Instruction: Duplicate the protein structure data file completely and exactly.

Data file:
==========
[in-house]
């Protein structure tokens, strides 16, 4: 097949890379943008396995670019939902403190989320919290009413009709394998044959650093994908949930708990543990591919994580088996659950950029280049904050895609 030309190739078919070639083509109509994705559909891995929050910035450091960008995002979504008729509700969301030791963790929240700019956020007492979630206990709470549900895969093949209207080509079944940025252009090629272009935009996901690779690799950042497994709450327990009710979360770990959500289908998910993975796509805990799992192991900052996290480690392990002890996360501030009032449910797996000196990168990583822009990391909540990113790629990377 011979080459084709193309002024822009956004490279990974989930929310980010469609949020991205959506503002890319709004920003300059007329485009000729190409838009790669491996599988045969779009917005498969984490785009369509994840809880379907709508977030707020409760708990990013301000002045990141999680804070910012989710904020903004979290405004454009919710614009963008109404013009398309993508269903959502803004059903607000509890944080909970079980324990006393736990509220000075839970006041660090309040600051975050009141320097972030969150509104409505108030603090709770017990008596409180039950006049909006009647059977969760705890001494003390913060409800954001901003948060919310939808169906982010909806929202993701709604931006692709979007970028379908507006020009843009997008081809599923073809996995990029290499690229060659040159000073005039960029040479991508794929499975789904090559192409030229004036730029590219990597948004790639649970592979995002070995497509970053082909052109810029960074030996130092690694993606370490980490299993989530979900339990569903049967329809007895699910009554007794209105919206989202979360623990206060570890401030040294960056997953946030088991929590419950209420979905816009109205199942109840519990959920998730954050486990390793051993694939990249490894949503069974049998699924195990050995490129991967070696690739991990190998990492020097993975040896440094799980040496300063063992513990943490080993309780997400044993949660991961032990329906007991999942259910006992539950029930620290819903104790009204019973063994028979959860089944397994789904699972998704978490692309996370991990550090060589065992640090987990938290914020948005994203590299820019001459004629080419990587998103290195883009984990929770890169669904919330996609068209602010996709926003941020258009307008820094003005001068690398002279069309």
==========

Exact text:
[in-house]
């Protein structure tokens, strides 16, 4: 097949890379943008396995670019939902403190989320919290009413009709394998044959650093994908949930708990543990591919994580088996659950950029280049904050895609 030309190739078919070639083509109509994705559909891995929050910035450091960008995002979504008729509700969301030791963790929240700019956020007492979630206990709470549900895969093949209207080509079944940025252009090629272009935009996901690779690799950042497994709450327990009710979360770990959500289908998910993975796509805990799992192991900052996290480690392990002890996360501030009032449910797996000196990168990583822009990391909540990113790629990377 011979080459084709193309002024822009956004490279990974989930929310980010469609949020991205959506503002890319709004920003300059007329485009000729190409838009790669491996599988045969779009917005498969984490785009369509994840809880379907709508977030707020409760708990990013301000002045990141999680804070910012989710904020903004979290405004454009919710614009963008109404013009398309993508269903959502803004059903607000509890944080909970079980324990006393736990509220000075839970006041660090309040600051975050009141320097972030969150509104409505108030603090709770017990008596409180039950006049909006009647059977969760705890001494003390913060409800954001901003948060919310939808169906982010909806929202993701709604931006692709979007970028379908507006020009843009997008081809599923073809996995990029290499690229060659040159000073005039960029040479991508794929499975789904090559192409030229004036730029590219990597948004790639649970592979995002070995497509970053082909052109810029960074030996130092690694993606370490980490299993989530979900339990569903049967329809007895699910009554007794209105919206989202979360623990206060570890401030040294960056997953946030088991929590419950209420979905816009109205199942109840519990959920998730954050486990390793051993694939990249490894949503069974049998699924195990050995490129991967070696690739991990190998990492020097993975040896440094799980040496300063063992513990943490080993309780997400044993949660991961032990329906007991999942259910006992539950029930620290819903104790009204019973063994028979959860089944397994789904699972998704978490692309996370991990550090060589065992640090987990938290914020948005994203590299820019001459004629080419990587998103290195883009984990929770890169669904919330996609068209602010996709926003941020258009307008820094003005001068690398002279069309």